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Event
Thu 9/19/2019 11:00AM - 12:00PM
EOH Journal Club
Particle Depletion Does Not Remediate Acute Effects of Traffic-related Air Pollution and Allergen EOH Journal Club
Particle Depletion Does Not Remediate Acute Effects of Traffic-related Air Pollution and Allergen
Thu 9/19/2019 11:00AM - 12:00PM
4140 Public Health, Young Seminar Room

Presenter: Brandy Hill

Paper: Particle Depletion Does Not Remediate Acute Effects of Traffic-related Air Pollution and Allergen. A Randomized, Double-Blind Crossover Study

Authors: Denise J. Wooding, Min Hyung Ryu, Anke Huls, Andrew D. Lee, David T. S. Lin, Christopher F. Rider, Agnes C. Y. Yuen, and Chris Carlsten

Abstract:
Rationale: Diesel exhaust (DE), an established model of trafficrelated
air pollution, contributes significantly to the global burden of
asthma and may augment the effects of allergen inhalation. Newer
diesel particulate-filtering technologies may increaseNO2 emissions,
raising questions regarding their effectiveness in reducing harm from
associated engine output.

Objectives: To assess the effects of DE and allergen coexposure on
lung function, airway responsiveness, and circulating leukocytes, and
determine whether DE particle depletion remediates these effects.

Methods: In this randomized, double-blind crossover study, 14
allergen-sensitized participants (9 with airway hyperresponsiveness)
underwent inhaled allergen challenge after 2-hour exposures to DE,
particle-depleted DE (PDDE), or filtered air. The control condition
was inhaled saline after filtered air. Blood sampling and spirometry
were performed before and up to 48 hours after exposures. Airway
responsiveness was evaluated at 24 hours.

Measurements and Main Results: PDDE plus allergen
coexposure impaired lung function more than DE plus allergen,
particularly in those genetically at risk. DE plus allergen and PDDE
plus allergen each increased airway responsiveness in normally
responsive participants.DEplus allergen increased blood neutrophils
and was associated with persistent eosinophilia at 48 hours. DE and
PDDE each increased total peripheral leukocyte counts in a manner
affected by participant genotypes. Changes in peripheral leukocytes
correlated with lung function decline.

Conclusions: Coexposure to DE and allergen impaired lung
function, which was worse after particle depletion (which increased
NO2). Thus, particulates are not necessarily the sole or main
culprit responsible for all harmful effects of DE. Policies and
technologies aimed at protecting public health should be scrutinized
in that regard.
Clinical trial registered with www.clinicaltrials.gov (NCT02017431).

Keywords: diesel exhaust; asthma; filter; genetic susceptibility


4140 Public Health, Young Seminar Room

Recent Events

EOH Journal Club

EOH Journal Club - Fall 2017 - Omar Tahtamooni

Thursday 12/7 11:00AM - 12:00PM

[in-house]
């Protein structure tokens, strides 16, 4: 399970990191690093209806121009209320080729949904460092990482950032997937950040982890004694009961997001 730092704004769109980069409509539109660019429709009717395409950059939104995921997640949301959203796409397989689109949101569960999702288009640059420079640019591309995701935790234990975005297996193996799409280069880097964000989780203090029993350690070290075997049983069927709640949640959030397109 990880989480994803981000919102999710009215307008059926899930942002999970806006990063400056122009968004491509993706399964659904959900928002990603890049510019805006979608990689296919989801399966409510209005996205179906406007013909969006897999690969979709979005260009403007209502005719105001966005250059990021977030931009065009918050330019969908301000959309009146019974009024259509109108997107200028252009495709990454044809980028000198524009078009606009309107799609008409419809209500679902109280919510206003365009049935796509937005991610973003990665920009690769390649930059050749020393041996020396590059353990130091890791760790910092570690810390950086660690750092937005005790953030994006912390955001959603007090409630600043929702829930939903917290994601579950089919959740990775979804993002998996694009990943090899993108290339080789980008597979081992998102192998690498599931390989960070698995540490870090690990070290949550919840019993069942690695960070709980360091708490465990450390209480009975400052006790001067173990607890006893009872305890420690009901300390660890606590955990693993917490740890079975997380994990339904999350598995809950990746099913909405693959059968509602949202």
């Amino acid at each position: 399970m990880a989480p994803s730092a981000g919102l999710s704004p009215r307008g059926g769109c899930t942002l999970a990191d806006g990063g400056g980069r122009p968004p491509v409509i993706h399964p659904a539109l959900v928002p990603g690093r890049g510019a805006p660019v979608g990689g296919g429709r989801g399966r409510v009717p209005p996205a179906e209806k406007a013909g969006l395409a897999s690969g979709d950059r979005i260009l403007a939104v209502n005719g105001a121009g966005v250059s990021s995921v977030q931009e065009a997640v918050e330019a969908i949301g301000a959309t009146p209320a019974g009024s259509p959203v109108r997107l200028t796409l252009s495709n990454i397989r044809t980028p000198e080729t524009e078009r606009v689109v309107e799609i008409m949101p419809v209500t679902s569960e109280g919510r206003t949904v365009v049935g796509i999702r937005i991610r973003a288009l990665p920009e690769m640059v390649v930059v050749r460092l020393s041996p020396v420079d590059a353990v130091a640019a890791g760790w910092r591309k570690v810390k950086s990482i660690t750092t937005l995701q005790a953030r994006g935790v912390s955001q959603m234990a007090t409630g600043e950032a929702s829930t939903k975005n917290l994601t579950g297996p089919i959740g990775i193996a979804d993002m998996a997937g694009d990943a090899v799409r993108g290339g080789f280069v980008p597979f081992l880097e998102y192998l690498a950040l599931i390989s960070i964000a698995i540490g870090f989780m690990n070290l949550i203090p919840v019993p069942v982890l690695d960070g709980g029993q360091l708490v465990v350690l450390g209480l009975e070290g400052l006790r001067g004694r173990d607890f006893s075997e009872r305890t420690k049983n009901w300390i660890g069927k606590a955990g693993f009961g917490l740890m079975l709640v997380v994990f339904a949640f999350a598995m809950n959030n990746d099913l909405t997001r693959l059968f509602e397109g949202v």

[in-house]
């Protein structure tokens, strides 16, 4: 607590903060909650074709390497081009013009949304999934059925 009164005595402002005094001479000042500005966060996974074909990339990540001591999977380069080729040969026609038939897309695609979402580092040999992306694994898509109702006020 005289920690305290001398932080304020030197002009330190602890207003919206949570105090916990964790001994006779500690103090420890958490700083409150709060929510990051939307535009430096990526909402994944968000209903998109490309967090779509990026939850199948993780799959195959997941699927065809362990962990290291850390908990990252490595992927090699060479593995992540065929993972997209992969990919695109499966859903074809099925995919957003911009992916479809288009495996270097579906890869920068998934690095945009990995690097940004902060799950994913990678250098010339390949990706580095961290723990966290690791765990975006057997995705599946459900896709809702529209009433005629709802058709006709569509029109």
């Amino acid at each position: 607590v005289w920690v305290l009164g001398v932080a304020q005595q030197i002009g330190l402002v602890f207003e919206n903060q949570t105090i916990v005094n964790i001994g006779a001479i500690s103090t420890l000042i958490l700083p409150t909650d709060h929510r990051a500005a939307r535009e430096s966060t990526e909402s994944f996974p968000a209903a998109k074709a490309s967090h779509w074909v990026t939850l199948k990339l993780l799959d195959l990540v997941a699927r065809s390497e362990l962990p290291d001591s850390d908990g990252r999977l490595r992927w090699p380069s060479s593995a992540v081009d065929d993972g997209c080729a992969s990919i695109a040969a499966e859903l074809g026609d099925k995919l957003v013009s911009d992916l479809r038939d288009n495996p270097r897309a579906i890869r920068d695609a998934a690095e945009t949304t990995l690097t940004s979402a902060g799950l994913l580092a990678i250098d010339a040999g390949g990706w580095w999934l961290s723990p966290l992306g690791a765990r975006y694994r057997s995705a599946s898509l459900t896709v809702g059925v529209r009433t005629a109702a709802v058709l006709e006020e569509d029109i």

EOH Journal Club Seminar - Fall 2017

Date: Thursday December 7, 2017

Time: 11am - 12pm

Presenter: Omar Tahtamooni

Paper:  Air Pollution and Mortality in the Medicare Population

Authors: Qian Di, M.S., Yan Wang, M.S., Antonella Zanobetti, Ph.D., Yun Wang, Ph.D., Petros Koutrakis, Ph.D., Christine Choirat, Ph.D., Francesca Dominici, Ph.D., and Joel D. Schwartz, Ph.D.

Abstract:

BACKGROUND
Studies have shown that long-term exposure to air pollution increases mortality. However, evidence is limited for air-pollution levels below the most recent National Ambient Air Quality Standards. Previous studies involved predominantly urban populations and did not have the statistical power to estimate the health effects in underrepresented groups.

METHODS
We constructed an open cohort of all Medicare beneficiaries (60,925,443 persons) in the continental United States from the years 2000 through 2012, with 460,310,521 person-years of follow-up. Annual averages of fine particulate matter (particles with a mass median aerodynamic diameter of less than 2.5 μm [PM2.5]) and ozone were estimated according to the ZIP Code of residence for each enrollee with the use of previously validated prediction models. We estimated the risk of death associated with exposure to increases of 10 μg per cubic meter for PM2.5 and 10 parts per billion (ppb) for ozone using a two-pollutant Cox proportionalhazards model that controlled for demographic characteristics, Medicaid eligibility, and area-level covariates.

RESULTS
Increases of 10 μg per cubic meter in PM2.5 and of 10 ppb in ozone were associated with increases in all-cause mortality of 7.3% (95% confidence interval [CI], 7.1 to 7.5) and 1.1% (95% CI, 1.0 to 1.2), respectively. When the analysis was restricted to person-years with exposure to PM2.5 of less than 12 μg per cubic meter and ozone of less than 50 ppb, the same increases in PM2.5 and ozone were associated
with increases in the risk of death of 13.6% (95% CI, 13.1 to 14.1) and
1.0% (95% CI, 0.9 to 1.1), respectively. For PM2.5, the risk of death among men, blacks, and people with Medicaid eligibility was higher than that in the rest of the population.

CONCLUSIONS
In the entire Medicare population, there was significant evidence of adverse effects related to exposure to PM2.5 and ozone at concentrations below current national standards. This effect was most pronounced among self-identified racial minorities and people with low income. (Supported by the Health Effects Institute and others.)


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Last Updated On Monday, November 27, 2017 by Orbell, Adam W
Created On Monday, October 02, 2017

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